Bobby dazzles the opposition

JEDBURGH,  UNITED KINGDOM - 5 Aug 2011: 'ISDS 2011 Scottish National Trials'Ruecastle Farm, Ruecastle, Jedburgh, Roxburghshire'Thursday 4th - Saturday 6th August 2011'Bobby Dalziel with his dog "Joe" finished on a score of 206''Singles Class''(Photo by Rob Gray / Freelance)
JEDBURGH, UNITED KINGDOM - 5 Aug 2011: 'ISDS 2011 Scottish National Trials'Ruecastle Farm, Ruecastle, Jedburgh, Roxburghshire'Thursday 4th - Saturday 6th August 2011'Bobby Dalziel with his dog "Joe" finished on a score of 206''Singles Class''(Photo by Rob Gray / Freelance)
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Ettrick Valley’s Bobby Dalziel is the new Scottish champion sheepdog triallist.

The six-time national winner gained 206 points with his seven-year-old collie Joe to take the title in the rain at Ruecastle Farm, near Jedburgh, at the weekend.

The sheep farmer, who has also won three international titles, says it’s still good to win: “It’s a good feeling.”

The key to being a good handler is being lucky, he says, but added that he agreed with a top skier who’d said the harder they worked the luckier they became.

“It was a good, big, challenging course. The international course is a lot larger, but for a national it was quite big,” he said.

A lowering mist on Saturday pushed the three-day trials into a rare fourth day – for the second time at Ruecastle, for when the nationals were last held there in 2002, similar bad weather conditions caused another four-day trial.

“It’s historic that the trials ran over to a fourth day in exactly the same field as the last time,” said secretary Margery Robinson.

She said of the event which started on Thursday: “There was a really good turnout. We were trying to attract more of the general public. The gate takings were well above average on Friday and Saturday. It was really an excellent event

“Despite the weather, there was a really good spirit, the running was excellent and the sheep were challenging – they were very strong.

“You had to have a really strong dog well under control to stand up to the sheep. You had to have a dog that could push them from a distance ... and not take any nonsense from them.

“There are some really top calibre handlers and dogs going to represent Scotland. We are really proud of them.”

“We had such support from our hosts John and Adele Richardson and from members of our committees. We really couldn’t have done it without them.”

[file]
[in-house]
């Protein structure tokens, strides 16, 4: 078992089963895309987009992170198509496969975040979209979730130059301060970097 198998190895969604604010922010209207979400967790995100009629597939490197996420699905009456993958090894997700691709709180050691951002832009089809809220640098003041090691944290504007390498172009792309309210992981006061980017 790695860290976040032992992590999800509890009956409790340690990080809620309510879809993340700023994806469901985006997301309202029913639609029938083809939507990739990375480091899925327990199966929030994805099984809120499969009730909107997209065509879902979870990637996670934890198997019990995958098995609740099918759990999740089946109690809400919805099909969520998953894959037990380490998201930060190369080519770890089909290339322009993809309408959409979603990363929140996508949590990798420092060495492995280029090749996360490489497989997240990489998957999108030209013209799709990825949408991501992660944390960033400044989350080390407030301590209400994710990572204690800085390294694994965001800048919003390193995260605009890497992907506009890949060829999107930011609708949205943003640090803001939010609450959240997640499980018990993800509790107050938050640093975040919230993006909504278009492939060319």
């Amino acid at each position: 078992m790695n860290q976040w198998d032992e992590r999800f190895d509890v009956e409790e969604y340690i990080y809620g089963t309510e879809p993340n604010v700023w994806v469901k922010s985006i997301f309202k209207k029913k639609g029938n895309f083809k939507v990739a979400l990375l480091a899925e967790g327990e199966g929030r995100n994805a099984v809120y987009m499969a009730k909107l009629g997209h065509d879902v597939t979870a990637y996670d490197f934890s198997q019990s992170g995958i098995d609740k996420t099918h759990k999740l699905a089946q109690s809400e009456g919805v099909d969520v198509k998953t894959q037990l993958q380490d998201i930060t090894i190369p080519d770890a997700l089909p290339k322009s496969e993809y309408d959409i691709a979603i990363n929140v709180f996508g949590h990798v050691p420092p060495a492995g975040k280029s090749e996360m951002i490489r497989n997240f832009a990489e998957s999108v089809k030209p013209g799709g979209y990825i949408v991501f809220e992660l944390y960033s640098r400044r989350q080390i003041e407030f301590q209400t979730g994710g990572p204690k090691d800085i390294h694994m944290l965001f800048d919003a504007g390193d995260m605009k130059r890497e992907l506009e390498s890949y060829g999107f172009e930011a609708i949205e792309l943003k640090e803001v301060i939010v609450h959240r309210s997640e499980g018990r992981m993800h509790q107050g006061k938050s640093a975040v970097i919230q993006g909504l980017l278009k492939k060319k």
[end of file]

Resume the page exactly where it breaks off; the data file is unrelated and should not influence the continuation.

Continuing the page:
BBC Alba filmed the unique ‘sheep to shawl’ demonstration, featuring local spinners and weavers, and other attractions included a craft village and other working dogs and demonstrations.Most of the expected 150 entrants competed with the Scotch mule ewes.

Mr Dalziel said: “The sheep were good – and not so good – but that’s what happens in trialling. They behaved reasonably well.”

His winning dog Joe was his partner winning the Scottish national two years ago and an international in 2006. Also qualifying was Mr Dalziel’s nine-year-old Spot, similarly a previous Scottish national winner, who notched up 173 points (olf 82) at the weekend.

“A lot of things make a good dog – brains and a feel for sheep, they just understand sheep and have the ability to use their brains after you have trained them,” explained Mr Dalziel, who farms the 3,500 acres of Potburn, adding: “It’s the work on the farm that makes them.”

He started trialling in 1976 and competed at his first nationals in 1979 when he came third with another Joe.

The international will take place at Tain in Ross and Cromarty in September.

And if Mr Dalziel could have his way he’d wish for: “A hill type course – though I know it won’t be – and just nice weather, not too warm, not too cold and no rain – that would be ideal”

The team of 15 going forward from Scotland also includes Galashiels’ Keith Preston who gained 166 points (olf 80) with Queen and Coldingham’s Cameron Dickson, who goes through on 175 points with Scott.